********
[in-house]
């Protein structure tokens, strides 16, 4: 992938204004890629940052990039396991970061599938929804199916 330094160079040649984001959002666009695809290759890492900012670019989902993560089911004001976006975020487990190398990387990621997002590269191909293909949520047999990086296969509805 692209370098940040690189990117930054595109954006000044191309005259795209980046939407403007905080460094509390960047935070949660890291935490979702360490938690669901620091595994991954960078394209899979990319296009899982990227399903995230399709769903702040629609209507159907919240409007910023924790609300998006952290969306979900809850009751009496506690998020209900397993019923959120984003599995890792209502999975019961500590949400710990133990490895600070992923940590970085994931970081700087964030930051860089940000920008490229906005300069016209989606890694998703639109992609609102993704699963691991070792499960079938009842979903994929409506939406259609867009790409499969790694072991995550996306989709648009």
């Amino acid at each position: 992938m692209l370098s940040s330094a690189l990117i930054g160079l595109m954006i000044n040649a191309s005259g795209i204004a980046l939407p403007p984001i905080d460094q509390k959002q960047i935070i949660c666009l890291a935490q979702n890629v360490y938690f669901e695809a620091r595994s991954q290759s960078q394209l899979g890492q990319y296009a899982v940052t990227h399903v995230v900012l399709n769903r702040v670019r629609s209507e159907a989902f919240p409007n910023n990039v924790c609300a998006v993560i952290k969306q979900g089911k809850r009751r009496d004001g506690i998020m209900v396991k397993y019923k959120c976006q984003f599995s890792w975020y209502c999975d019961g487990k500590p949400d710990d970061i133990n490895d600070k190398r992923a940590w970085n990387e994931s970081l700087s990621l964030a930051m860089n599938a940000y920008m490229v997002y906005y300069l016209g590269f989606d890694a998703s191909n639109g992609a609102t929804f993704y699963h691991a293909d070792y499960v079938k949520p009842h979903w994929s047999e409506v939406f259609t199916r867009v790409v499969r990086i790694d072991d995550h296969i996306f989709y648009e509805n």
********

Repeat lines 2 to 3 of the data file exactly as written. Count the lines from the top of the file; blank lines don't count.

């Protein structure tokens, strides 16, 4: 992938204004890629940052990039396991970061599938929804199916 330094160079040649984001959002666009695809290759890492900012670019989902993560089911004001976006975020487990190398990387990621997002590269191909293909949520047999990086296969509805 692209370098940040690189990117930054595109954006000044191309005259795209980046939407403007905080460094509390960047935070949660890291935490979702360490938690669901620091595994991954960078394209899979990319296009899982990227399903995230399709769903702040629609209507159907919240409007910023924790609300998006952290969306979900809850009751009496506690998020209900397993019923959120984003599995890792209502999975019961500590949400710990133990490895600070992923940590970085994931970081700087964030930051860089940000920008490229906005300069016209989606890694998703639109992609609102993704699963691991070792499960079938009842979903994929409506939406259609867009790409499969790694072991995550996306989709648009």
């Amino acid at each position: 992938m692209l370098s940040s330094a690189l990117i930054g160079l595109m954006i000044n040649a191309s005259g795209i204004a980046l939407p403007p984001i905080d460094q509390k959002q960047i935070i949660c666009l890291a935490q979702n890629v360490y938690f669901e695809a620091r595994s991954q290759s960078q394209l899979g890492q990319y296009a899982v940052t990227h399903v995230v900012l399709n769903r702040v670019r629609s209507e159907a989902f919240p409007n910023n990039v924790c609300a998006v993560i952290k969306q979900g089911k809850r009751r009496d004001g506690i998020m209900v396991k397993y019923k959120c976006q984003f599995s890792w975020y209502c999975d019961g487990k500590p949400d710990d970061i133990n490895d600070k190398r992923a940590w970085n990387e994931s970081l700087s990621l964030a930051m860089n599938a940000y920008m490229v997002y906005y300069l016209g590269f989606d890694a998703s191909n639109g992609a609102t929804f993704y699963h691991a293909d070792y499960v079938k949520p009842h979903w994929s047999e409506v939406f259609t199916r867009v790409v499969r990086i790694d072991d995550h296969i996306f989709y648009e509805n």